Tax Foundation. These guys do wonderful work in helping to form better tax policy. While it is difficult to get politicians to make tax policy for everyone, rather than just the well-lobbied, their 2014 successes in North Carolina, Indiana, Michigan and New York show that the good guys win sometimes.
ISU Center for Agricultural Law and Taxation. Roger, Kristine, Kristy and Tiffany do great work helping keep the taxpayers and tax preparers of Iowa in compliance and out of trouble. If you use them, like I do, you should help them out.
William Perez, Qualified Charitable Distributions
Peter Reilly, The Wheels On The Easement Void The Deduction
TaxProf, The IRS Scandal, Day 594. This edition covers the new report by the House Oversight Committee on the scandal.
There is a lot to the report, which I hope to spend more time on. The item that jumps out at me is that 2011 IRS assessments of gift taxes on contributions to 501(c)(4) organizations were no accident, but were instead part of the IRS effort to fight conservative 501(c)(4) organizations. The Wall Street Journal reports:
The then-IRS commissioner, Doug Shulman, denied at the time that the IRS was making a broad effort to assess gift tax on donors to such tax-exempt groups, which are formed under section 501(c)(4) of the tax code. Mr. Shulman said in a May 2011 letter to lawmakers that the audits were initiated by a single IRS employee and were “not part of any broader effort to look at donations” to these organizations.
The new report from GOP lawmakers says that “although the IRS denied any broader attempt to tax gifts to 501(c)(4) groups, “internal documents suggest otherwise.” It notes that in May 2011, an attorney in the IRS chief counsel’s office wrote to his superiors that the “plan is to elevate the issue of asserting gift tax on donors to 501(c)(4) organizations,” and seek a decision from the commissioner and the IRS chief counsel.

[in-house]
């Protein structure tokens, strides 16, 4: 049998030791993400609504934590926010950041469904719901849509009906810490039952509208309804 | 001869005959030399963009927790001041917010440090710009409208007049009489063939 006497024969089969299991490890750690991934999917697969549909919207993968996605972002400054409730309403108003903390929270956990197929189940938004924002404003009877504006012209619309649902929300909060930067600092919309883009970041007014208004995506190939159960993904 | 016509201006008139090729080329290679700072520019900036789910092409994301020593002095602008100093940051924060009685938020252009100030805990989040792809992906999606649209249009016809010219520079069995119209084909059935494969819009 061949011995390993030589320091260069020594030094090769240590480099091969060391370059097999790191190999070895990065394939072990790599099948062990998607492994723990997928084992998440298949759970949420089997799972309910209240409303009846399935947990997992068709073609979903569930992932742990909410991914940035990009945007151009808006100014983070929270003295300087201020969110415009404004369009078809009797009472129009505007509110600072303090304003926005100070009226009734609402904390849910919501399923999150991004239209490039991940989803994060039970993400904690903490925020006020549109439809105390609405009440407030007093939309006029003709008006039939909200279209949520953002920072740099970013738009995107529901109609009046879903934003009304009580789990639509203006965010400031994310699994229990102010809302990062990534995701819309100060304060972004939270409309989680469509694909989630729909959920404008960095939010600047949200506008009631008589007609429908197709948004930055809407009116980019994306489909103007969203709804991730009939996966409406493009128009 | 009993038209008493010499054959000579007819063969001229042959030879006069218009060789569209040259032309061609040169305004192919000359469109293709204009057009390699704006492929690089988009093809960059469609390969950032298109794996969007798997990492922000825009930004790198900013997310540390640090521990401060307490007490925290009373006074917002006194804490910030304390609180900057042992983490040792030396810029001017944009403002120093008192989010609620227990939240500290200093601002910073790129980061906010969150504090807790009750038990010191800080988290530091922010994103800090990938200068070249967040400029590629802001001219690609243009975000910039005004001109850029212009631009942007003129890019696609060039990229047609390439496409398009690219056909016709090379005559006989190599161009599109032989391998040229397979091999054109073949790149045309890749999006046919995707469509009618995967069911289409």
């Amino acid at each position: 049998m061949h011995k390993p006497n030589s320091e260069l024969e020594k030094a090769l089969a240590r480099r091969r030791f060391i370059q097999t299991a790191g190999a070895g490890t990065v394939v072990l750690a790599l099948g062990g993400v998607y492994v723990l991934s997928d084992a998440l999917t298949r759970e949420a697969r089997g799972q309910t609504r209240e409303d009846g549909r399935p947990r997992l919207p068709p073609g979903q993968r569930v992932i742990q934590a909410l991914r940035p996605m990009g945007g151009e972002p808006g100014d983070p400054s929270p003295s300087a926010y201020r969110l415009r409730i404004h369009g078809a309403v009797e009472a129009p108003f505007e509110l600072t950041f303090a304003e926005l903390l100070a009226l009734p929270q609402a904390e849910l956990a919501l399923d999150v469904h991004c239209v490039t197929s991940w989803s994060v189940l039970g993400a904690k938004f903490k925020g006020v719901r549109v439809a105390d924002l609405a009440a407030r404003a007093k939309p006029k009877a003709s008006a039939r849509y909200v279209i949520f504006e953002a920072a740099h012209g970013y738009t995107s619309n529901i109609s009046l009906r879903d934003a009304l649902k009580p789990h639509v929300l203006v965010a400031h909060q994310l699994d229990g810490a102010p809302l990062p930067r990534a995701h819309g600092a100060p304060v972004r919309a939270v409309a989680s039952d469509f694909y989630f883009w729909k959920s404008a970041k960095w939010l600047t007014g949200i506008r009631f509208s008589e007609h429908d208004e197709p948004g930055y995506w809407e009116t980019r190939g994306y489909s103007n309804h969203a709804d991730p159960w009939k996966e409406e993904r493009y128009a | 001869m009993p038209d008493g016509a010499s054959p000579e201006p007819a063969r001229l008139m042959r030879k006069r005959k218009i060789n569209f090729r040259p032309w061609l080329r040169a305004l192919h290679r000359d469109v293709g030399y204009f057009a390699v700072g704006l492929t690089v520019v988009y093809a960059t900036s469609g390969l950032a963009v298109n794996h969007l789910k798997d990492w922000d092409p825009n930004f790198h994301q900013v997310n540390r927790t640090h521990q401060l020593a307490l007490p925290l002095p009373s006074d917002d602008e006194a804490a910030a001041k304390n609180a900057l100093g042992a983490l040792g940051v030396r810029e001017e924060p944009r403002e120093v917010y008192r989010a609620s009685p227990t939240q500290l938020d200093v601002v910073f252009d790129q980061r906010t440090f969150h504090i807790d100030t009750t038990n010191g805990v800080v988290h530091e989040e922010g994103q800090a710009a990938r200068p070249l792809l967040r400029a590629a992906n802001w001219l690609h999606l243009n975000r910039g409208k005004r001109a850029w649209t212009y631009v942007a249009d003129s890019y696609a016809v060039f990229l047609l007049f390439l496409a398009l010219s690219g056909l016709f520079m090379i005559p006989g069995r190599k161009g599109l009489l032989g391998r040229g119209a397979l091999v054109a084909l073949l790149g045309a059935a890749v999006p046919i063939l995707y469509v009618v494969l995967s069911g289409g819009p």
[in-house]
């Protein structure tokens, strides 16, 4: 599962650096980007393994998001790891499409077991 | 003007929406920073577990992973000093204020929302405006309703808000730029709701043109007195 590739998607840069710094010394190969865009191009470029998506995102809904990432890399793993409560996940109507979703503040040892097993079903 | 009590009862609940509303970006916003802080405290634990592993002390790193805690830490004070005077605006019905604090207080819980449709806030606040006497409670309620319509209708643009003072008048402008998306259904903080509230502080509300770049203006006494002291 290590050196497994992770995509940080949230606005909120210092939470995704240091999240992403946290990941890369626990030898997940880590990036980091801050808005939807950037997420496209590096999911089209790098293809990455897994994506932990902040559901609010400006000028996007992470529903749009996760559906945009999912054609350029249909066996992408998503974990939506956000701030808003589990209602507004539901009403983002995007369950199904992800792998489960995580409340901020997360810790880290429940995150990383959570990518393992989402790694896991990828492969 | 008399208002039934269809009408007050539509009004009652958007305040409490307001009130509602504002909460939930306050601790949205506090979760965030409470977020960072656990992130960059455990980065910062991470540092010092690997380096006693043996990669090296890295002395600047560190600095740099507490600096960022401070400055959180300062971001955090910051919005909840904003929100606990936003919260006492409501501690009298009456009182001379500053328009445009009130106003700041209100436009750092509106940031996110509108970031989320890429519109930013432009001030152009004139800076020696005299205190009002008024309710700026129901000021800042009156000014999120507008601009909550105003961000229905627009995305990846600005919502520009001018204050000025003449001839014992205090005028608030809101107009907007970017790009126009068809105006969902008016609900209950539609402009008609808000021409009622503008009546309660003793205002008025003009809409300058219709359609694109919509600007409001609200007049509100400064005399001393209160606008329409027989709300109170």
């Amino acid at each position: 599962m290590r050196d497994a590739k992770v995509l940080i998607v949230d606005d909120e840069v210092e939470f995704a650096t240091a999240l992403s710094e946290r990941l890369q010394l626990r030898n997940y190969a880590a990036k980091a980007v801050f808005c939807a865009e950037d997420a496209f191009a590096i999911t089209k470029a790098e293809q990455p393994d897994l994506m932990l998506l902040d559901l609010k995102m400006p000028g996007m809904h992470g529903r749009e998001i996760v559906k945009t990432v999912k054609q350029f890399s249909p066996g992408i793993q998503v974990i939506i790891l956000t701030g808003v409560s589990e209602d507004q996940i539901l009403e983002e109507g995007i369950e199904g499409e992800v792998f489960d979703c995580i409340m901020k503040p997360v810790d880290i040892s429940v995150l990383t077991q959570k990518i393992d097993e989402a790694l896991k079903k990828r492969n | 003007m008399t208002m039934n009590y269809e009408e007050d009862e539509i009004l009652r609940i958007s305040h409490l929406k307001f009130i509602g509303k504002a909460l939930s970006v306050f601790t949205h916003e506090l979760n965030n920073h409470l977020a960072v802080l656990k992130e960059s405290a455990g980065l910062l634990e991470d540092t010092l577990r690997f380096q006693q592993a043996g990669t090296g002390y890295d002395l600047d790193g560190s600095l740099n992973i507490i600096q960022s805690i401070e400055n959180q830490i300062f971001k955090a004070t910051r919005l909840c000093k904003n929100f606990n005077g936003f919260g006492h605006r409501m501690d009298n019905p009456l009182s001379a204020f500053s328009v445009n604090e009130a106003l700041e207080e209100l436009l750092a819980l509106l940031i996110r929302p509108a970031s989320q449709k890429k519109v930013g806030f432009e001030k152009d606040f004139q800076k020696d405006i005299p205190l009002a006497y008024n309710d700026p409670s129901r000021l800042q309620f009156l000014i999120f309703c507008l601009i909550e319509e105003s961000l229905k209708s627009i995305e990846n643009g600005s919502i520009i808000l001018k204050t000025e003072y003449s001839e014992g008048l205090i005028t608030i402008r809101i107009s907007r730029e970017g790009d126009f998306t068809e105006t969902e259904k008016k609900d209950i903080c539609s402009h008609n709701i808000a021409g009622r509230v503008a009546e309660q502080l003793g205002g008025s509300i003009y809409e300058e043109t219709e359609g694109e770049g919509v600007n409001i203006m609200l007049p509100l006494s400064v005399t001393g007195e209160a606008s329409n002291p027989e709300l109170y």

It’s clear that Shulman at best didn’t care enough to learn the truth before testifying. At worst he gave false information on purpose. Either answer burnishes his crown as Worst Commissioner Ever.
Related: Can political contributions really be taxable gifts?
Grimm tidings. A Congressman pleads guilty to tax fraud involving a restaurant he owned. From the New York Times:
Michael G. Grimm, the Republican representing New York’s 11th Congressional District, who carried the burden of a 20-count federal indictment to a landslide re-election in November, pleaded guilty on Tuesday to a single felony charge of tax fraud.
Representative Grimm said he had no intention of stepping down. “Absolutely not,” he said.
My limited experience with felons is that they are cursed with grossly excessive self-esteem. That certainly seems to be the case here.
Robert D. Flach brings the Holiday Buzz! Good tax stuff from around the tax blogs just in time for Christmas.
Kay Bell, Christmas tree ‘tax’ delayed again. Effort to end it continues
Jason Dinesen, From the Archives: Tax Court: Vacant House Can Still Qualify as Rental
Robert Goulder, The Vatican Bank, Christmas Cheer, and FATCA (Tax Analysts Blog). “The pontiff is cool with tax transparency.”
Tony Nitti, IRS To Sell The Right To Collect Darryl Strawberry’s Remaining New York Mets Salary.
Russ Fox, Nominations Due for 2014 Tax Offender of the Year
Amy Frantz, How the Grinch Taxed Your Christmas Candy in Iowa (Caffeinated Thoughts)
Howard Gleckman, The Tax Vox Lump of Coal Awards: The 10 Worst Tax Ideas of 2014 (TaxVox). My list would differ, but there are so many worthy ideas from which to choose.
Career Corner. Be Social, Don’t Skip the Party, and Other Redundant Holiday Party Advice (Adrienne Gonzalez, Going Concern)